Appellees point to § 1334(c)(1), which provides that “nothing in this section prevents a district court in the interest of justice, or in the interest of comity with State courts or respect for State law, from abstaining from hearing a particular proceeding arising under title 11 or arising in or related to a case under title 11.” Id. § 1334(c)(1). That provision, however, provides no support for equitable mootness. To begin, § 1334 cannot be read to authorize district courts to abstain from exercising their appellate jurisdiction when it refers to the original jurisdiction of the district courts, not to appellate jurisdiction at all. See id. § 1334(a); In re Mystic Tank Lines Corp., 544 F.3d 524, 528 (3d Cir. 2008) .

Moreover, § 1334 allows abstention “in the interest of justice, or in the interest of comity with State courts or respect for State law.” Equitable mootness no doubt does not involve the latter. As to the former, it could be argued that preserving a reorganization plan may serve the “interest of justice.” But how is it “just” to bar a potentially meritorious appeal when an appellate court—after hearing the merits of the appeal— instead could use its equitable authority to fashion a limited remedy while still protecting third parties that may be harmed if a plan is undone? See Semcrude, 728 F.3d at 324-25 (citing Cont’l Airlines, 91 F.3d at 571-72 (Alito, J., dissenting) ) (“[T]he feared consequences of a successful appeal are often more appropriately dealt with by fashioning limited relief at the remedial stage than by refusing to hear the merits of an appeal at its outset.”); see also NOPSI, 491 U.S. at 358-59 (noting that while federal courts “lack the authority to abstain from the exercise of jurisdiction that has been conferred,” they retain “discretion in determining whether to grant certain types of relief”).

Additionally, if § 1334(c) were the basis for equitable mootness, our construction of the doctrine (and every other Circuit’s) would violate § 1334(d), which provides: “Any decision to abstain or not to abstain made under subsection (c) . . . is not reviewable by appeal or otherwise by the court of appeals under section 158(d), 1291, or 1292 of this title or by the Supreme Court of the United States under section 1254 of this title.” 28 U.S.C. § 1334(d) (emphasis added). [6] Yet we have never interpreted § 1334 to bar our review of district court orders dismissing bankruptcy appeals on equitable mootness grounds. On the contrary, dating back to Continental Airlines, we have not only reviewed such decisions, but have often reversed them. Thus, interpreting § 1334(c) as the statutory basis for equitable mootness would be incompatible with our case law, as well as the language and structure of § 1334.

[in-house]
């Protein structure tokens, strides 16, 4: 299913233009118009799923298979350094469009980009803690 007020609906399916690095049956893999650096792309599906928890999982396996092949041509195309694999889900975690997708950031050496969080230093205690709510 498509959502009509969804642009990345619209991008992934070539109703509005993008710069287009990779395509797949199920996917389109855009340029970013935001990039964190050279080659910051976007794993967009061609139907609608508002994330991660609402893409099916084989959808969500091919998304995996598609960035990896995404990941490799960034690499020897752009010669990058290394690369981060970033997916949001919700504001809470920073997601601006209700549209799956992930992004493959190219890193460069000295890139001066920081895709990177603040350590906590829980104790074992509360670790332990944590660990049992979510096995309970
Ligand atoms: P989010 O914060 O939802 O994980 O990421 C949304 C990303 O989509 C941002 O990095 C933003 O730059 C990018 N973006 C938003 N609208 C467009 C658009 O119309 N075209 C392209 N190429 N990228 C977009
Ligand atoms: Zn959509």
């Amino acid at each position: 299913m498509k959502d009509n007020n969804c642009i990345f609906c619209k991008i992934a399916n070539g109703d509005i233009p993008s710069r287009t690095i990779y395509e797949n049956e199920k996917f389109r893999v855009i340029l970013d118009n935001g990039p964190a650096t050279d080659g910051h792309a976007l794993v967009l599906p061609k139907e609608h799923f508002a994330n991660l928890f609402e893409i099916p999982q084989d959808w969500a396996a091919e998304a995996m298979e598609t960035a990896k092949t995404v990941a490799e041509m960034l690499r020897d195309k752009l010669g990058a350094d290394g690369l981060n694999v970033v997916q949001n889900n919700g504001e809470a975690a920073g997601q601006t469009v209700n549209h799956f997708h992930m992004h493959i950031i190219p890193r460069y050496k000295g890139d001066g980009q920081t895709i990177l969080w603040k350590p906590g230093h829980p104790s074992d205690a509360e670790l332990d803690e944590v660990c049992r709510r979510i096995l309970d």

Finally, the legislative history of § 1334(c) is devoid of any mention of equitable mootness. It indicates the provision was enacted to respond to the Supreme Court’s decision in Northern Pipeline Construction Co. v. Marathon Pipe Line Co., 458 U.S. 50 (1982), and to avoid constitutional concerns with having state law claims resolved in federal courts. See H.R. Rep. No. 98-882 (1984), reprinted in 1984 U.S.C.C.A.N. 576, 1984 WL 37391. The Supreme Court’s interpretation of § 1334 in Stern v. Marshall, 131 S. Ct. 2594 (2011), reinforces that Congress’s intent was to authorize bankruptcy courts to abstain from hearing state law claims in certain circumstances—not to allow district courts to abdicate their appellate jurisdiction:

[T]he framework Congress adopted in the 1984 Act . . . contemplates that certain state law matters in bankruptcy cases will be resolved by judges other than those of the bankruptcy courts. Section 1334(c)(2), for example, requires that bankruptcy courts abstain from hearing specified non-core, state law claims that “can be timely adjudicated[] in a State forum of appropriate jurisdiction.” Section 1334(c)(1) similarly provides that bankruptcy courts may abstain from hearing any proceeding, including core matters, “in the interest of comity with State courts or respect for State law.”

Id. at 2619-20 (second alteration in original). Thus, the language, structure, and legislative history of § 1334, as well as its interpretation by the Supreme Court, indicate that Congress did not intend an equitable mootness exception to the federal courts’ appellate jurisdiction in bankruptcy cases.